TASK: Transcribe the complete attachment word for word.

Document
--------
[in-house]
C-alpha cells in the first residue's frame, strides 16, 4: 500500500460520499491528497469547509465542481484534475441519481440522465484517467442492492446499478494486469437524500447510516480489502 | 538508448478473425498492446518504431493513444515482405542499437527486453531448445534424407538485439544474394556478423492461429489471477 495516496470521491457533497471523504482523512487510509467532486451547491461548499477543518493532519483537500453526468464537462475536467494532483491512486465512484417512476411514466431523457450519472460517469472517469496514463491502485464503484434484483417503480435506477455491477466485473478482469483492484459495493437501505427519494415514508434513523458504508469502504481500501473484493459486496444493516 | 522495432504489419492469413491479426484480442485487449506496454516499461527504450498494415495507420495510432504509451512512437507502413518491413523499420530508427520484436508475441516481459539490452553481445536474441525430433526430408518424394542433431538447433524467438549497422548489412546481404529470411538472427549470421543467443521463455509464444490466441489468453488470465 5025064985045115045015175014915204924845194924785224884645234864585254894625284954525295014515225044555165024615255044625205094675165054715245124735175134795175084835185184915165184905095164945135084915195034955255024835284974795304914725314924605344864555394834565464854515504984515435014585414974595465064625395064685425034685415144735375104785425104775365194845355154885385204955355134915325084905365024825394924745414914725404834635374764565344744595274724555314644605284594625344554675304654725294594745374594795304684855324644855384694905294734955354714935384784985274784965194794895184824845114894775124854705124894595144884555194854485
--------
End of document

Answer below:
[in-house]
C-alpha cells in the first residue's frame, strides 16, 4: 500500500460520499491528497469547509465542481484534475441519481440522465484517467442492492446499478494486469437524500447510516480489502 | 538508448478473425498492446518504431493513444515482405542499437527486453531448445534424407538485439544474394556478423492461429489471477 495516496470521491457533497471523504482523512487510509467532486451547491461548499477543518493532519483537500453526468464537462475536467494532483491512486465512484417512476411514466431523457450519472460517469472517469496514463491502485464503484434484483417503480435506477455491477466485473478482469483492484459495493437501505427519494415514508434513523458504508469502504481500501473484493459486496444493516 | 522495432504489419492469413491479426484480442485487449506496454516499461527504450498494415495507420495510432504509451512512437507502413518491413523499420530508427520484436508475441516481459539490452553481445536474441525430433526430408518424394542433431538447433524467438549497422548489412546481404529470411538472427549470421543467443521463455509464444490466441489468453488470465 5025064985045115045015175014915204924845194924785224884645234864585254894625284954525295014515225044555165024615255044625205094675165054715245124735175134795175084835185184915165184905095164945135084915195034955255024835284974795304914725314924605344864555394834565464854515504984515435014585414974595465064625395064685425034685415144735375104785425104775365194845355154885385204955355134915325084905365024825394924745414914725404834635374764565344744595274724555314644605284594625344554675304654725294594745374594795304684855324644855384694905294734955354714935384784985274784965194794895184824845114894775124854705124894595144884555194854485